Net Neutrality

Today the FCC voted to classify the Internet as a public utility and enforce net neutrality.  Kudos to Tim Wu (disclosure–I’ve known Tim for a long time).  Rarely has an academic had such a significant impact on public policy.  Congress may tinker with the regulatory framework in the coming years, but I suspect that the principle of net neutrality will remain a part of that framework.

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6 Responses

  1. Brett Bellmore says:

    Hurray. The FCC has just approved over 300 pages of regulations, without letting anybody see them in advance. What a triumph.

    I guess it had to be passed for us to find out what was in it…

  2. Joe says:

    An allusion to Rep. Pelosi’s comments that we have to see a bill in action to see how it will work & show how various things are misunderstood. Yes, like most things, major things have to be seen in action to see how they works.

    This is how republican government works. We delegate rule making to the legislature and agencies. They don’t have to get an okay from the public first. This has been an extended process with lots of comment from the public. The regulations will be published in the Federal Register in a few weeks. They become effective 60 days after publication. That gives two months to flag problems (the new regulations themselves a result of a court challenge) & Congress can even pass various changes.

    Net Neutrality preserves our right to communicate in a more equal basis online. This is done via an imperfect system since we don’t live in an utopia. But, it appears to be good news. It does hurt if you are an anarchist and don’t like republican government as we do it in the U.S.

  3. Brett Bellmore says:

    “This is how republican government works.”

    No, this is how Democratic government works: Massive pieces of legislation passed before the public gets to see what’s in them. And lately, the massive pieces of legislation don’t even originate in the legislature.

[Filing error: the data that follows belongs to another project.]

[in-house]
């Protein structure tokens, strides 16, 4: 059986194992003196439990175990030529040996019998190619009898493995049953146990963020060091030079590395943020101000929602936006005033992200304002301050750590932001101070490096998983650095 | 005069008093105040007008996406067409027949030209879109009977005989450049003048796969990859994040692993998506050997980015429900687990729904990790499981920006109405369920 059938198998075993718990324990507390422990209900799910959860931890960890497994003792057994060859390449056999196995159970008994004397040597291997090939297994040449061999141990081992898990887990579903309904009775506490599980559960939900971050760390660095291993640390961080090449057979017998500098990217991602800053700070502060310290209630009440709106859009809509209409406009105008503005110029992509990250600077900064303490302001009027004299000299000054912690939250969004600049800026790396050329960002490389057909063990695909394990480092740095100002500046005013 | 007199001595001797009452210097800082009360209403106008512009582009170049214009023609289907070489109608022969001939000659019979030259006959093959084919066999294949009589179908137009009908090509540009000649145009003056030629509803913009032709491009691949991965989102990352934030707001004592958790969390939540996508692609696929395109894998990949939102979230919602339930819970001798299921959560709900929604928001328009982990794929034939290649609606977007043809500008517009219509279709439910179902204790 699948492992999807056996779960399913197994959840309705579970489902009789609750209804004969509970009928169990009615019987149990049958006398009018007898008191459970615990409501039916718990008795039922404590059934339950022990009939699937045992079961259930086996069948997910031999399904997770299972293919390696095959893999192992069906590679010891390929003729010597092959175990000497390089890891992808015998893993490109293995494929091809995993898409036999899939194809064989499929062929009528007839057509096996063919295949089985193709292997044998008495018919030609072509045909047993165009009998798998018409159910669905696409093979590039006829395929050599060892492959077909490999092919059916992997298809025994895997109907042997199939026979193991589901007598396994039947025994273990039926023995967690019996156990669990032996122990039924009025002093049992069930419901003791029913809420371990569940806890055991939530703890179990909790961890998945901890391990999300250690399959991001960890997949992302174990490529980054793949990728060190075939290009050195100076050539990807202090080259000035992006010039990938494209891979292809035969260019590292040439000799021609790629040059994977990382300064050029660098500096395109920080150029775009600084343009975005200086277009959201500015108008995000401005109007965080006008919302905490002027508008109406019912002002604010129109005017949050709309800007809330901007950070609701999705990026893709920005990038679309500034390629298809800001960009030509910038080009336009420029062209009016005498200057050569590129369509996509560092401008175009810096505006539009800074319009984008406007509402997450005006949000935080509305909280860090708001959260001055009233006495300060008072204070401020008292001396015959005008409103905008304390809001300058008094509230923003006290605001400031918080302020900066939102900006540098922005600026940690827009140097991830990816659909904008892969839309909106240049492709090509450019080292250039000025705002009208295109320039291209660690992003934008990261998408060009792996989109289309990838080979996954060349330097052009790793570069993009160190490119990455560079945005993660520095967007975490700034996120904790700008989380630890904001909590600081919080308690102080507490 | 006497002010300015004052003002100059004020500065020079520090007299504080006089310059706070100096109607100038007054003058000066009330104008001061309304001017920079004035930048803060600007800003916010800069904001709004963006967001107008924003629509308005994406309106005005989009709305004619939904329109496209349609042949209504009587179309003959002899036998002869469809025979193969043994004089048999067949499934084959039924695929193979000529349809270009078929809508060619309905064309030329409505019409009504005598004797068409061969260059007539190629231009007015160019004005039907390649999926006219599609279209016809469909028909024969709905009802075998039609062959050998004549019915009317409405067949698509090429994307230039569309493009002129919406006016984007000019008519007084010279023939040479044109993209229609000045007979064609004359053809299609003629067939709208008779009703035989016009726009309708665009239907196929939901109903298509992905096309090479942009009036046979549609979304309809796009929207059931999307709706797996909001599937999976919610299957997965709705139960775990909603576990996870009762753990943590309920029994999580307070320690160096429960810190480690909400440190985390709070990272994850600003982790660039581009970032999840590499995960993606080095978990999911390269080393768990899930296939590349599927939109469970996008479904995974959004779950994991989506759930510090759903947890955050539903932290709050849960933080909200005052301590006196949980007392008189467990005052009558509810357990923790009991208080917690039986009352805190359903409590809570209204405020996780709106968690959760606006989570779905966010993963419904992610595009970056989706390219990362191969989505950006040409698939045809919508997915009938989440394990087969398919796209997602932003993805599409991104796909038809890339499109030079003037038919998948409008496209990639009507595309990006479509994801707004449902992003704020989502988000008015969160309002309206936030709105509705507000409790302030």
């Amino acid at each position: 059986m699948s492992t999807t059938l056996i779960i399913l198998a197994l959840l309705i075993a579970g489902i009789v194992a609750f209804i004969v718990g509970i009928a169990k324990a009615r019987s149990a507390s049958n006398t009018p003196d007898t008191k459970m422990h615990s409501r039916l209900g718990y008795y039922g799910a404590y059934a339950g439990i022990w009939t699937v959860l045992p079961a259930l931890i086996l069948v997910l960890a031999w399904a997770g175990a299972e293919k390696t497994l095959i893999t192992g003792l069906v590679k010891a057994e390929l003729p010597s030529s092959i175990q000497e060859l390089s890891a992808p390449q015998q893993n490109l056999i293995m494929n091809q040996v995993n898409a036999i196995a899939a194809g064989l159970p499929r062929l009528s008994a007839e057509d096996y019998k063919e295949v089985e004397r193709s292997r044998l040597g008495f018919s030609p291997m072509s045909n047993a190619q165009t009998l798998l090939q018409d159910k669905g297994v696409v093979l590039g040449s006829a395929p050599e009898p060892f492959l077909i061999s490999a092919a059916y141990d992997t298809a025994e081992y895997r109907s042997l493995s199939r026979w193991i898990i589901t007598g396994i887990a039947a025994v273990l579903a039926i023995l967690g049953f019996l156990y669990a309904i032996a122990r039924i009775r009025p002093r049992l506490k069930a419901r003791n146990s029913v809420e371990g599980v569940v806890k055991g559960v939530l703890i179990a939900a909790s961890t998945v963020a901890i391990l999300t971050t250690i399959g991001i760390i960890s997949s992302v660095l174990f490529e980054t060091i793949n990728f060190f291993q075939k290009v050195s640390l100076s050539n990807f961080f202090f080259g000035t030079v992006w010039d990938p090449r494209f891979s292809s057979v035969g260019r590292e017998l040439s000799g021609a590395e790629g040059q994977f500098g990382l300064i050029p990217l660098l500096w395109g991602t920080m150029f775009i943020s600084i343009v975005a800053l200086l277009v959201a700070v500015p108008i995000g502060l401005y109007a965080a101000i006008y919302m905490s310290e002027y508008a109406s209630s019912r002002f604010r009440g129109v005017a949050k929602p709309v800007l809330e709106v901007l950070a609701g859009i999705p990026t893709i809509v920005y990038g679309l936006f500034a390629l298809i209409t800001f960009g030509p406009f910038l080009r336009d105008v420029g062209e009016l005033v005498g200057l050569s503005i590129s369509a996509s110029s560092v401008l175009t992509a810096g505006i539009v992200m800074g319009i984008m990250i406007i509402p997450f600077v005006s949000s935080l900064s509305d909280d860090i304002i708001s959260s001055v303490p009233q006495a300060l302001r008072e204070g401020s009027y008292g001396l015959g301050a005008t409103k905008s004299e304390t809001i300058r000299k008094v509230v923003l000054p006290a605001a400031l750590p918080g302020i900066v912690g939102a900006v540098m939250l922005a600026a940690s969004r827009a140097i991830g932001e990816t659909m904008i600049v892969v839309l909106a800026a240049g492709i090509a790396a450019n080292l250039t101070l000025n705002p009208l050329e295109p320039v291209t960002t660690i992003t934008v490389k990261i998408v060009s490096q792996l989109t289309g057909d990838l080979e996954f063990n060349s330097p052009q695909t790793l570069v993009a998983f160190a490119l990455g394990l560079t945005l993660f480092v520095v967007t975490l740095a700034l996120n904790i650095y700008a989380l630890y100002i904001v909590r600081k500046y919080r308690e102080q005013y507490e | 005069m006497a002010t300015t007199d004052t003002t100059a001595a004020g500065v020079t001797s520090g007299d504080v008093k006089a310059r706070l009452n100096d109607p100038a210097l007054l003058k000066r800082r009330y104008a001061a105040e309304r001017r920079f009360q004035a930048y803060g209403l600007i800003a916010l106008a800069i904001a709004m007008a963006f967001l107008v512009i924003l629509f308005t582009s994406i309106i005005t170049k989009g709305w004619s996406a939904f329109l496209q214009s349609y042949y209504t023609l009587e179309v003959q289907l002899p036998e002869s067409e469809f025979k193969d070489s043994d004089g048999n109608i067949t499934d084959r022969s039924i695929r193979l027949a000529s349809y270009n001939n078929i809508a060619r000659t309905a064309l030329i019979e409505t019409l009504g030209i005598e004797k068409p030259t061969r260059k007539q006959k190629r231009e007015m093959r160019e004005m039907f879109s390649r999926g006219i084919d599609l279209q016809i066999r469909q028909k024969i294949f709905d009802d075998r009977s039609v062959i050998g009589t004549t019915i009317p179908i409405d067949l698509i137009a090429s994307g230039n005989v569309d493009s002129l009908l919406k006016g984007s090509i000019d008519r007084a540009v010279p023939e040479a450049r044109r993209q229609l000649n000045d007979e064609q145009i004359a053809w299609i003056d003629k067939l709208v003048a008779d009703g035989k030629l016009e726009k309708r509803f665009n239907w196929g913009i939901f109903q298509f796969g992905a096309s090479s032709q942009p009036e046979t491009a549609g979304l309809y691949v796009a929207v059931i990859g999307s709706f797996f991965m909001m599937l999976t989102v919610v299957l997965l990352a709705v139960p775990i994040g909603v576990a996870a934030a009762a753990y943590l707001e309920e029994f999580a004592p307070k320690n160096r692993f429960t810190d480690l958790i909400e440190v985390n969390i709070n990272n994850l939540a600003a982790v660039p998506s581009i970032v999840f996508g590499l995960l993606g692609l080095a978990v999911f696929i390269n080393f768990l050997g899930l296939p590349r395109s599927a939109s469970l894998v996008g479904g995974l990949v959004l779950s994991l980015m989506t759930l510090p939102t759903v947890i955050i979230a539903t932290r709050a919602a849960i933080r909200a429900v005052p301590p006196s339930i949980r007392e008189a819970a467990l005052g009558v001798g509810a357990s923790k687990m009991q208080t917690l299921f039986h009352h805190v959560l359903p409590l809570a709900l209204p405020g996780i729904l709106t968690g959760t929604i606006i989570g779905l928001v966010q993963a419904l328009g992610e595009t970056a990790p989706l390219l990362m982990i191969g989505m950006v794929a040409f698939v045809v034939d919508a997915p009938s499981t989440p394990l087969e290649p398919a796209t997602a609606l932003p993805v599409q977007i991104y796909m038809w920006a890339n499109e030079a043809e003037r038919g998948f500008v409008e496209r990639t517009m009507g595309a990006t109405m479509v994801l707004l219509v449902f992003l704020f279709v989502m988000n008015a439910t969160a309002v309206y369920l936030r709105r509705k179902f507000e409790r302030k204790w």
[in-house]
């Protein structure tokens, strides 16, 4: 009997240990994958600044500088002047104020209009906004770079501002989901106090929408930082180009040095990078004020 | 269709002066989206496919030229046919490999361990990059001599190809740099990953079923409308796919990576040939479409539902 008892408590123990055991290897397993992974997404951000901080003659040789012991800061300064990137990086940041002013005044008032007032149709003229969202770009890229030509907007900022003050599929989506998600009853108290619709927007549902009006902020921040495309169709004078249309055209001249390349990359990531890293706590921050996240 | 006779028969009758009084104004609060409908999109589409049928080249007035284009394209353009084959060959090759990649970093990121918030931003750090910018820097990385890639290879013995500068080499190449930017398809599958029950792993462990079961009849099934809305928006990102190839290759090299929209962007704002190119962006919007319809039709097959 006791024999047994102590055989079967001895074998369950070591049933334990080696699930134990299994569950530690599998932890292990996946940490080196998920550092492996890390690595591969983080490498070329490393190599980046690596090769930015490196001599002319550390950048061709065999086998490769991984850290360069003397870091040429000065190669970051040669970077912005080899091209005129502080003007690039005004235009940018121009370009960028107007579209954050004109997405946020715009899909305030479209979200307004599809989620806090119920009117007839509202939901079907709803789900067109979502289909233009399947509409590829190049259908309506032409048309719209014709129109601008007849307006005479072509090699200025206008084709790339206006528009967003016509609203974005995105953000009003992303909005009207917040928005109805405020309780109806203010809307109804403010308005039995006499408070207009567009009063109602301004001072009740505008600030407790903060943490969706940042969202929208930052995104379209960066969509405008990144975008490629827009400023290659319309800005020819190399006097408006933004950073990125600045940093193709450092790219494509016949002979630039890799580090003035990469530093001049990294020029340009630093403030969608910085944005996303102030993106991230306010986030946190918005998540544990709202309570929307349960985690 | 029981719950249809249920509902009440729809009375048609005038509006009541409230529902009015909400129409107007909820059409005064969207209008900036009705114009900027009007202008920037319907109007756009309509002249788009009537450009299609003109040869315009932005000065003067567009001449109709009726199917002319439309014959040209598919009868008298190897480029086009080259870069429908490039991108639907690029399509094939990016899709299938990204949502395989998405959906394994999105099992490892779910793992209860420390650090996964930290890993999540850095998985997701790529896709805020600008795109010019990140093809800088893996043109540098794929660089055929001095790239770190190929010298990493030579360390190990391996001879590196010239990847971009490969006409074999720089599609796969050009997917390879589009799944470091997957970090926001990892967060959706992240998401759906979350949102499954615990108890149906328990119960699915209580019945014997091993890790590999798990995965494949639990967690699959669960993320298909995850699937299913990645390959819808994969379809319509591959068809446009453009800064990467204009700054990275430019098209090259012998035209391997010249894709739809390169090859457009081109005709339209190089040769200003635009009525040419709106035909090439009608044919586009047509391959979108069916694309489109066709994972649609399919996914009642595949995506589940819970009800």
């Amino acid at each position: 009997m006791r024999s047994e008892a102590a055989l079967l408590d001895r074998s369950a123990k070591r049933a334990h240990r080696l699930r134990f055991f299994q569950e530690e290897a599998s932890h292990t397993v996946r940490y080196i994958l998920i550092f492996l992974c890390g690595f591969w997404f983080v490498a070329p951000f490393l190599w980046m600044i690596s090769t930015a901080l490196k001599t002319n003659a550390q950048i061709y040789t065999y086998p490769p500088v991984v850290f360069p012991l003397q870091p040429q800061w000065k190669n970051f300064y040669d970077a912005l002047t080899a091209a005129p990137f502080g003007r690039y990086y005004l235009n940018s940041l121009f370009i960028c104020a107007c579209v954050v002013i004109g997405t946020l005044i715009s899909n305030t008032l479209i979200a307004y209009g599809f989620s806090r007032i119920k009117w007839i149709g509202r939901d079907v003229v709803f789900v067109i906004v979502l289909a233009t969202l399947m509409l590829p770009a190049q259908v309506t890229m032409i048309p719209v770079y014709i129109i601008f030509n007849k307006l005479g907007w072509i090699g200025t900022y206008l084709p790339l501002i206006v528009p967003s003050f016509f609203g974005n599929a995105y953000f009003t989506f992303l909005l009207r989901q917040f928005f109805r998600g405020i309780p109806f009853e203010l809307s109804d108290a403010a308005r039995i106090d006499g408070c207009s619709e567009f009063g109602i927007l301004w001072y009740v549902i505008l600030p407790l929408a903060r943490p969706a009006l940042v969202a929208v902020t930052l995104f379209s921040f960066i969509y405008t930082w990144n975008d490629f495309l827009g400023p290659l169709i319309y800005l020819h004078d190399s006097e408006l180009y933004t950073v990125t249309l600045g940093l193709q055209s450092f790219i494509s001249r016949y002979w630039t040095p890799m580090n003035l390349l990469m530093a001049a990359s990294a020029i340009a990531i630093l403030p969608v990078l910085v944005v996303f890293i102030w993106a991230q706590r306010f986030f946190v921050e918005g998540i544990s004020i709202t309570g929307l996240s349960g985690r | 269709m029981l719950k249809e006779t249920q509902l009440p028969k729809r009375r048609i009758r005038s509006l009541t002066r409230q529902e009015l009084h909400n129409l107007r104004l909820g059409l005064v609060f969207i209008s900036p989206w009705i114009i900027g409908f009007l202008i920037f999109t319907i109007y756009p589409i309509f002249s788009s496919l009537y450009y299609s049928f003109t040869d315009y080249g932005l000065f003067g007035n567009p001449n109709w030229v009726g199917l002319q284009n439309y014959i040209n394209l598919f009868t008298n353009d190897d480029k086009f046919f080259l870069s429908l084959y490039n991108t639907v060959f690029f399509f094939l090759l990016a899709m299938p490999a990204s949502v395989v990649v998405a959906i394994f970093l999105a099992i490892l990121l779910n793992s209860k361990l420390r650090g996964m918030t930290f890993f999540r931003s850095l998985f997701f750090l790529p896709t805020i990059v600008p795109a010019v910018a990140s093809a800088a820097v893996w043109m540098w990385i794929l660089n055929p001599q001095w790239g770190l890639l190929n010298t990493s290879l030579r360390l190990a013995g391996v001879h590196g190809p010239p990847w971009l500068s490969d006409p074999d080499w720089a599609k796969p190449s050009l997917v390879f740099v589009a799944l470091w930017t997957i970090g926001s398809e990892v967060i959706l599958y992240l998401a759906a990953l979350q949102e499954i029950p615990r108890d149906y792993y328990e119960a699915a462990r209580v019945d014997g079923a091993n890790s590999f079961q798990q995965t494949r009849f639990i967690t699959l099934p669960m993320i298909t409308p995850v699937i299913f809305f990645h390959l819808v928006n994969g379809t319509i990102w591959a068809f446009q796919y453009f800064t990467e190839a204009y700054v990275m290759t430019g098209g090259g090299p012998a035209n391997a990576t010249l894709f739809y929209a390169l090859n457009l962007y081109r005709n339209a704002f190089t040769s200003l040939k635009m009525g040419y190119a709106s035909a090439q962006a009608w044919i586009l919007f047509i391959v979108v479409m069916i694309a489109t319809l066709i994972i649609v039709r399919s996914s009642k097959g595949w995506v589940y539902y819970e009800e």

I like the internet the way it is, and do not trust the government that perpetrated the IRS targeting not to muck it up for political advantage.

  4. Shag from Brookline says:

    Brett is so sensitive that he displays his ignorance of the meaning of lower case “republican” relative to governance, which may be controlled by Democrats at times or by Republicans at times. Brett brings in the IRS; perhaps he is finally over Benghazi, Benghazi, Benghazi. He’s obviously an angry anarcho-libertarian. (Sorry for the redundancy.) Perhaps he doesn’t understand that the internet he likes will be maintained with a sense of equality. But Brett has demonstrated that he has problems with equality in some areas.

  5. Shag from Brookline says:

    Regarding the internet Brett likes, perhaps this includes the “Hidden Internet” referred to at this link:

    to Henry Farrell’s essay “The Silk Road might have started as a libertarian experiment, but …” probably of the anarcho variety. A direct link is available at Paul Krugman’s blog at the NYTimes today, 2/27/15.

  6. Joe says:

    The Internet was not just something the free market thought up. It was developed and furthered in various ways with government’s help & with government regulation. We might have a “government keep your hands off my Medicare” sort of irony here. The concept of the “common carrier” was something generally useful for quite some tme, though since BB repeatedly felt it was a form of “slavery,” I can understand in a fashion opposition here.

    The proposed regulations can now be found on the Federal Register’s website & will be submitted to comment & open to challenge and amendment including by congressional action. This is normal practice & how past regulations supported by Democrats and Republicans were carried out in the past. We yet again have a sigh for an nonexistent golden or better age.

    Support of open government overall is a good thing though as shown from the Supreme Court down, limits are not something supported by one certain side. It is useful to remember that threats can come from all sides, but largely single focus on one party, confused at that, makes some bad spokespersons on that front.